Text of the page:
You May Pass Go, but Do Not Collect $200: Assessing Vintage Monopoly Games
An example of a 1935 edition of the game. Note that Mr. Monopoly could not yet afford a top hat.
For most folks, the term “board game” is practically synonymous with Monopoly, the venerable game of real estate ownership patented by Charles Darrow in 1934. The game is a ubiquitous cultural institution, its particular iconography and lexicon including the “Mr. Monopoly” mascot and phrases like “do not pass go, do not collect $200” are recognized the world over. Variations and themed versions featuring everything from college campus landmarks to Star Wars characters have been published and spin-off games such as a stock market expansion and a recent edition that does away with paper money in favor of VISA-branded play debit cards have made the brand tremendously successful. But Monopoly as we know it today was originally something quite different.
Although Mr. Darrow’s name is on the patent, Monopoly is a sort of codified edition of a number of games that predate the filing by as many as 30 years. In 1903-1904, Elizabeth Magie of Illinois designed something called The Landlord’s Game. Interestingly, the game had a distinct political and economic perspective, as Ms. Magie intended for the game to educate players about rent, land ownership and the effect of taxation—specifically reflective of the “single tax” concept promoted by economist Henry George. Early patent images clearly show the origin of the familiar roll-and-move path lined with properties of the more familiar Monopoly board. The game was originally hand-made and passed among friends until it was patented in 1906. Ms. Magie would re-patent the game and republish the game in various forms over the next several years. Ironically enough, Parker Brothers declined to publish the game.
This is the original hand-drawn board for the Landlord Game that Lizzie Magie patented.
Charles Darrow tends to get the credit for designing Monopoly. It was a later version of The Landlord’s Game that he solicited to Parker Brothers in 1934 with that title, and the firm again declined until a year later when they not only bought Darrow’s version of the game but also Magie’s patent on The Landlord Game. George Parker would make several revisions to the design, but most significantly the political context was somewhat lost. What was initially a game warning about the danger of land monopolies became one rewarding rapacious capitalism and exploitation, with fun and fortune-taking center stage over serious agendas or messages. The game was initially published in six different editions, covering a wide range of component qualities and of course, price points. As early as 1936, foreign editions began appearing, including a UK printing overseen by Waddingtons, who would later go on to publish many great English family board games.
Monopoly today remains popular as and its brand is among the most successful in tabletop gaming. Multiple spin-off games including card and dice games with similar mechanics, unofficial add-ons, and novelty knock-offs abound year in and year out. There’s even a feature film in the works with director Ridley Scott attached in some capacity. Monopoly is just about as seminal and important as a board game can possibly be and from a modern gaming perspective its combination of theme, player interaction and economic mechanics were innovative and groundbreaking. However, most hobby-oriented game players today either willfully shun the game for a number of reasons or simply no longer play it in favor of more intricately designed economic games.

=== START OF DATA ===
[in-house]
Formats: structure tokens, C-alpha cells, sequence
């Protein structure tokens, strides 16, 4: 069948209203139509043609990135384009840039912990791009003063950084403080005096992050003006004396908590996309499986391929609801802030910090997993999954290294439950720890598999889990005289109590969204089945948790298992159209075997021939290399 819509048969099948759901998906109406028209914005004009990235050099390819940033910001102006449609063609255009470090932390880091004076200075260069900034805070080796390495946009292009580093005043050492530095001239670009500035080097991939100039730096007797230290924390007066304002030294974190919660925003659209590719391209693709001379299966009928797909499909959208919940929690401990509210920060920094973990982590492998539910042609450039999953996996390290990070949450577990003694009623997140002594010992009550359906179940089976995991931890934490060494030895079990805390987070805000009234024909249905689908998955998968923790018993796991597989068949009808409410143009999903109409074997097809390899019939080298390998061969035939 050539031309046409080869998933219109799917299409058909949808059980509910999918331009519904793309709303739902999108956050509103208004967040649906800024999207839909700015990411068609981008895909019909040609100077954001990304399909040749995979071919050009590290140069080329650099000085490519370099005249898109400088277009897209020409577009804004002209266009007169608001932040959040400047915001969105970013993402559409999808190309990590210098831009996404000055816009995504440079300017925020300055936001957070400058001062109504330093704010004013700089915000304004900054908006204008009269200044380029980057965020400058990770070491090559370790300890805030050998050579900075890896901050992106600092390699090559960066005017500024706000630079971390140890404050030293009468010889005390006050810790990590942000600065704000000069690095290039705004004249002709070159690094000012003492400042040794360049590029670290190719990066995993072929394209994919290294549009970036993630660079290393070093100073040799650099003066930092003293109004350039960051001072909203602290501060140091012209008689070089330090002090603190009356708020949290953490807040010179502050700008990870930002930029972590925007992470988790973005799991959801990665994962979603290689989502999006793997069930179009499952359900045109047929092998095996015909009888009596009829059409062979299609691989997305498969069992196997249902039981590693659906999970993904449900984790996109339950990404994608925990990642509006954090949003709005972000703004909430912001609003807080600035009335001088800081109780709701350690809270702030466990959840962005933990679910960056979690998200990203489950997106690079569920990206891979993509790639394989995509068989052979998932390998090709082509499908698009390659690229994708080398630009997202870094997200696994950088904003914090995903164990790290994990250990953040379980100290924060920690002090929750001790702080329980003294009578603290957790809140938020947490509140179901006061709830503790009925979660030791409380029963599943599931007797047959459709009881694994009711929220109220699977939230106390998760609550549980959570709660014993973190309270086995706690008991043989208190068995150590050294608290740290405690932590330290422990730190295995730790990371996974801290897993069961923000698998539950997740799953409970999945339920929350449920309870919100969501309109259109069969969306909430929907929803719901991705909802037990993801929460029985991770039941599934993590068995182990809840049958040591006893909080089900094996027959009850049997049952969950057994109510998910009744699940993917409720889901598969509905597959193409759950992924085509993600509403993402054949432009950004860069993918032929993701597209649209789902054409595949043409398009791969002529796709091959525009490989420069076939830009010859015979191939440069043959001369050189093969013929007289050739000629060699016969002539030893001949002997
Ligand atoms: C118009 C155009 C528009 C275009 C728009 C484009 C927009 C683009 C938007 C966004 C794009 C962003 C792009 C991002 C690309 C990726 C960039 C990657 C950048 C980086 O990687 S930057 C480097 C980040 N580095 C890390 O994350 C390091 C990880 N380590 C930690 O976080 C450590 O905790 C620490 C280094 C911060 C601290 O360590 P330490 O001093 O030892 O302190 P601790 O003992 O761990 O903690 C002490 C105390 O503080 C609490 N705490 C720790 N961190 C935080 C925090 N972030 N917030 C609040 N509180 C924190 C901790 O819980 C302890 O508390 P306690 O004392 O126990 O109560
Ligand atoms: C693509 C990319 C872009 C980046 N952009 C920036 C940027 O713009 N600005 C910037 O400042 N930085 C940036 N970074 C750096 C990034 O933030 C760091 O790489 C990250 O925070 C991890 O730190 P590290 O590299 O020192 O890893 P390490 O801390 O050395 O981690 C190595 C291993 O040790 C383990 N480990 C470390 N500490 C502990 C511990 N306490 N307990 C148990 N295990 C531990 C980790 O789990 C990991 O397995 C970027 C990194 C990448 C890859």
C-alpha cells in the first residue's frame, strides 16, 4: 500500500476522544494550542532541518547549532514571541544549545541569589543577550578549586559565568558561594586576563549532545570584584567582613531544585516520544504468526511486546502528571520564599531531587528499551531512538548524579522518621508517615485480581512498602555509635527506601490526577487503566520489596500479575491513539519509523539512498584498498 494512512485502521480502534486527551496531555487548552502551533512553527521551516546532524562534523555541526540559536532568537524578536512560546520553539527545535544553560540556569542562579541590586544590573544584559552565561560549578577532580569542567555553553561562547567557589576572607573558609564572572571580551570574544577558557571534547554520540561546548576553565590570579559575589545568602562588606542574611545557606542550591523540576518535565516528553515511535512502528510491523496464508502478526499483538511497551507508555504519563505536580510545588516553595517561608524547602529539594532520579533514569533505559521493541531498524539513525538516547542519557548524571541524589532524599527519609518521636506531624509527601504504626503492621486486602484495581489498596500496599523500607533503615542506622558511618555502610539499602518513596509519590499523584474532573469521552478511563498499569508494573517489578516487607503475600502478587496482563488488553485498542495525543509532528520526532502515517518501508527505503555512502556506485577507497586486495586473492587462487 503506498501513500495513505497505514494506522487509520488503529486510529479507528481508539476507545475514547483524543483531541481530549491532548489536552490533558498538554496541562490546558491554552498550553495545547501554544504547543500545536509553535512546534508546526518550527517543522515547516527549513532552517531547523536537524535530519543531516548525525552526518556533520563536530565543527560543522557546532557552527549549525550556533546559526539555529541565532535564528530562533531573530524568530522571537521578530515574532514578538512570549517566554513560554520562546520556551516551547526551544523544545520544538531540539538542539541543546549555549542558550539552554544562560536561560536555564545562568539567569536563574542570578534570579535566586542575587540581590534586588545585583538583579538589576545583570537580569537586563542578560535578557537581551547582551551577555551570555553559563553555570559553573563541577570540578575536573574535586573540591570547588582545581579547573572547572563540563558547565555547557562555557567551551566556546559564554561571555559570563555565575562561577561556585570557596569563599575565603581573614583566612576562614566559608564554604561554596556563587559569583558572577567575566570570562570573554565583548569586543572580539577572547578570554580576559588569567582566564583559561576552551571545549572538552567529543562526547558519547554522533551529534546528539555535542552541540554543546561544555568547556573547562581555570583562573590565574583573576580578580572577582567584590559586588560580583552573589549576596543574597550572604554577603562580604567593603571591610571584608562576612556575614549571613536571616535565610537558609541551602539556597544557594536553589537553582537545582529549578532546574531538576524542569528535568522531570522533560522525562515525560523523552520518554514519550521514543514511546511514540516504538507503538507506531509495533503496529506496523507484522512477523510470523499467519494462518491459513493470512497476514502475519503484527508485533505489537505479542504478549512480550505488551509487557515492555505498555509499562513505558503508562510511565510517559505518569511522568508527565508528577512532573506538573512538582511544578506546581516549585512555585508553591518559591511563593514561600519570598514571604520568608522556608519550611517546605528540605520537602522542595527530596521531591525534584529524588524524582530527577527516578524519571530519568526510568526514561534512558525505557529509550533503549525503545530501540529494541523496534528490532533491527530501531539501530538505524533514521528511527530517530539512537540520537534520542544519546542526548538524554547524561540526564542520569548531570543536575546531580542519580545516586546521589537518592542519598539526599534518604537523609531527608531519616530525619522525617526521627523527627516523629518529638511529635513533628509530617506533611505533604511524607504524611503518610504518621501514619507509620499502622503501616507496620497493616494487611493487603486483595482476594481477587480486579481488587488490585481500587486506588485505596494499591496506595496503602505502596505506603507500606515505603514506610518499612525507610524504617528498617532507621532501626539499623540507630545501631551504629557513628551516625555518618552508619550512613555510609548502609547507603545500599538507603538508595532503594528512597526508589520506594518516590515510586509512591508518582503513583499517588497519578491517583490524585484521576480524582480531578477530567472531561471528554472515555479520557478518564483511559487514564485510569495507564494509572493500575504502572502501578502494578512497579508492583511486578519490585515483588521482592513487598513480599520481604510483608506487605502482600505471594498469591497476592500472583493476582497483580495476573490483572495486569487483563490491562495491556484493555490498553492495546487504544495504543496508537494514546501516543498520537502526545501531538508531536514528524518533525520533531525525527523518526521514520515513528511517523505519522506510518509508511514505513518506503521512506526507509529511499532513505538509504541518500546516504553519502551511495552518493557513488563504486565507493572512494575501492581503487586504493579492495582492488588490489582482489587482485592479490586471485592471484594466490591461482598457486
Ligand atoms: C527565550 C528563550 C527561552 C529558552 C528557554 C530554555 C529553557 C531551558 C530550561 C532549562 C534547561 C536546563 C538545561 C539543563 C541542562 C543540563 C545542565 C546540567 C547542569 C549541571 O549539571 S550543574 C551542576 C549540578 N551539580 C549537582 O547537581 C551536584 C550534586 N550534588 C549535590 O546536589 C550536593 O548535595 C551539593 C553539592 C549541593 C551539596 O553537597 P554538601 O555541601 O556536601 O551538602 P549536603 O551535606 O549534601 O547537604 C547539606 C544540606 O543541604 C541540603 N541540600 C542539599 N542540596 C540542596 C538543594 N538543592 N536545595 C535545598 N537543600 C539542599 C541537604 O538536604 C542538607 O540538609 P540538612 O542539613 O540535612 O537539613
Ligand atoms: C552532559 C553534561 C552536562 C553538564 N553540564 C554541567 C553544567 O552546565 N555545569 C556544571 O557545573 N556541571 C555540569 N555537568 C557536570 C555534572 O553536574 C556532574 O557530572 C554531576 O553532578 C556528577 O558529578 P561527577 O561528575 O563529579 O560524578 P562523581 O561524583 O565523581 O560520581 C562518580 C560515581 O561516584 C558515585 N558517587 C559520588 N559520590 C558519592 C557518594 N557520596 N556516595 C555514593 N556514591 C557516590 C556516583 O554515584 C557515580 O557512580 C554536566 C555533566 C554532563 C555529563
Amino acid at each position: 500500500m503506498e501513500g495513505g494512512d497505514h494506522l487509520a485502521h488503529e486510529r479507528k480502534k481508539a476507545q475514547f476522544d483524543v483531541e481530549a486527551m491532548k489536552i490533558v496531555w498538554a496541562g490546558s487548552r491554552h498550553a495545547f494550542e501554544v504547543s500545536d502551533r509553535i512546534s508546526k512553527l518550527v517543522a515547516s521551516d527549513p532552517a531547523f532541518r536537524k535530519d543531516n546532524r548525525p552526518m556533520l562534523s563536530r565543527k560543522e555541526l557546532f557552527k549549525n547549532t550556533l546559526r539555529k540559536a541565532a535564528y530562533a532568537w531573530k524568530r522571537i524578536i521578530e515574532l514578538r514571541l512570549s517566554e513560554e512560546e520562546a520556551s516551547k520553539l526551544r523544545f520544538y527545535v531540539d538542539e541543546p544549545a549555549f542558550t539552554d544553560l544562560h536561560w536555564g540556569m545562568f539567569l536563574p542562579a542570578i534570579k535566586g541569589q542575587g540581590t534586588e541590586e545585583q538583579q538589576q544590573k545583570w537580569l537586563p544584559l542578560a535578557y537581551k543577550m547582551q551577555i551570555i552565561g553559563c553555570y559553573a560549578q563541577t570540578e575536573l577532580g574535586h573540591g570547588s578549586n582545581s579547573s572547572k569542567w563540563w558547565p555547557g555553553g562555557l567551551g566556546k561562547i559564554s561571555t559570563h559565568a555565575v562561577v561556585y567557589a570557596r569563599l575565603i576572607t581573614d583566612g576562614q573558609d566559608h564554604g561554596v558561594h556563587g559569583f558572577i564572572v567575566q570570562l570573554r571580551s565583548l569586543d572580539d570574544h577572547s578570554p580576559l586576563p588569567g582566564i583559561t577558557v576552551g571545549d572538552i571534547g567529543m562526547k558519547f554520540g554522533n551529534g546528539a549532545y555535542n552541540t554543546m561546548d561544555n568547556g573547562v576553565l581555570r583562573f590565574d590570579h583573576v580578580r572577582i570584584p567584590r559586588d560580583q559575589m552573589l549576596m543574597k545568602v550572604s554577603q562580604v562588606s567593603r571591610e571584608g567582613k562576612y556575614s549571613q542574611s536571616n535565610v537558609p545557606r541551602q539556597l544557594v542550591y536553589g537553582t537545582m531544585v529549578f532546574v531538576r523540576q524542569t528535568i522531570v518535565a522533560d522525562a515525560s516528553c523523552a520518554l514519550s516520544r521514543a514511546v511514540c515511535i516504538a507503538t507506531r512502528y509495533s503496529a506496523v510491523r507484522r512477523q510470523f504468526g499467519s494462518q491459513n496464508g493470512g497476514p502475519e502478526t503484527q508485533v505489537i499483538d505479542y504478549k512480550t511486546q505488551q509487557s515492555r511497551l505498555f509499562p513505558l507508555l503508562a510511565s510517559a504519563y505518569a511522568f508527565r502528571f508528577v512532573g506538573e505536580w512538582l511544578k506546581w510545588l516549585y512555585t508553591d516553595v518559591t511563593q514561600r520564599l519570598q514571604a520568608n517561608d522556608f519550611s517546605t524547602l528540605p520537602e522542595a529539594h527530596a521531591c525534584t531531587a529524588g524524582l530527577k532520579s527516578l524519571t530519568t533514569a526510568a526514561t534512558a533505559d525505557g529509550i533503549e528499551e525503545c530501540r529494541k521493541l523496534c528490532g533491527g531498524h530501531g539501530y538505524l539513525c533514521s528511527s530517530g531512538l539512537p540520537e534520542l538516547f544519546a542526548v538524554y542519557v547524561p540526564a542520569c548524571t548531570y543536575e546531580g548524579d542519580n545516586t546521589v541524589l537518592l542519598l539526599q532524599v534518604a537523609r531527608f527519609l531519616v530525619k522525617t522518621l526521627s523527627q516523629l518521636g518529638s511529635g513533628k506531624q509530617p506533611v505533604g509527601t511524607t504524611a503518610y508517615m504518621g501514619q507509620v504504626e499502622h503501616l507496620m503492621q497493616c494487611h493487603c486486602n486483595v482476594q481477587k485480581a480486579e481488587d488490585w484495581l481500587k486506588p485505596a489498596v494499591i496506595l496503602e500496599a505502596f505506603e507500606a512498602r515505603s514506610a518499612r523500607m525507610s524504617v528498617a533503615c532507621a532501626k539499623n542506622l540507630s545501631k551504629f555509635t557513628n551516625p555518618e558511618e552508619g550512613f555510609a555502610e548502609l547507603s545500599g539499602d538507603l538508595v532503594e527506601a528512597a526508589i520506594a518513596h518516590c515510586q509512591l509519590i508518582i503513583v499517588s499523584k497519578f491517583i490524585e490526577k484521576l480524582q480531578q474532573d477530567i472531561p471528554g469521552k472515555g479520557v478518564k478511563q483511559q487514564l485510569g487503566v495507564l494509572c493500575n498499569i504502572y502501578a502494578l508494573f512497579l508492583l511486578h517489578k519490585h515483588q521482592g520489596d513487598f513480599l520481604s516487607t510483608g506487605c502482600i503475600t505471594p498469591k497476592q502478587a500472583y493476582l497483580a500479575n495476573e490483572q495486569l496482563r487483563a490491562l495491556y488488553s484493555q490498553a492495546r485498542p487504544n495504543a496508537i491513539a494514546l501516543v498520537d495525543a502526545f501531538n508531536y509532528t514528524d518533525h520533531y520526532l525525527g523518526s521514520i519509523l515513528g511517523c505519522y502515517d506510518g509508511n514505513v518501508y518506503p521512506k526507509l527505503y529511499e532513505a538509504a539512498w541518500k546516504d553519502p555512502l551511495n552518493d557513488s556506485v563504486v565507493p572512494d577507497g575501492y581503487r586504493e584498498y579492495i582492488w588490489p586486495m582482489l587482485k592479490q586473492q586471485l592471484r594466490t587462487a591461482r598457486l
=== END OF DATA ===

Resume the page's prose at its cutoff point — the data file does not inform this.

A Star Wars Monopoly board circa 1997. There have been numerous Star Wars Monopoly games released and these remain the most popular licensed versions of the game.
As with most board games, this makes evaluating early editions somewhat tricky. No doubt, collectors might highly prize earlier editions of the game or special printings such as a 1991 limited edition of 650 copies that commemorated the final Parker Brothers printing of the game. But actual game players might value even the best examples of vintage copies of the game much lower.
Regardless of how much that 1935 Popular Edition you’ve found in grandma’s attic is worth, Monopoly remains an important game and a fascinating cultural artifact. Beyond its obvious social significance—particularly in reflection of the economic ups and downs the game has seen in its 75 years of print in its most recognizable form—the game is undoubtedly the source of many memories of good times spent with friends and family. I don’t know anyone who doesn’t have at least one good Monopoly story.
Examples of the original 1935 Monopoly game can be found in the Worthopedia, selling for between $12 and $30, depending on condition.
So, whether it’s the time somebody’s kid brother landed on Boardwalk without two dimes to rub together so he flipped the board or the time somebody was caught dipping into the bank till, the history of Monopoly isn’t about whether Magie or Darrow should be credited or what the market fluctuation on antique copies shows about its value. It’s a popular history of people getting together to have a fun time making lot of play money while pushing around a metal shoe.
The 2005 modernization of Monopoly with play VISA debit cards reflecting our cashless society
Michael Barnes is a lifelong game player, collector and enthusiast. He has parlayed his passion for games into several successful ventures, including a retail hobby store, two popular gaming Websites, and 10 years of widely read commentary and criticism about both tabletop and video games.
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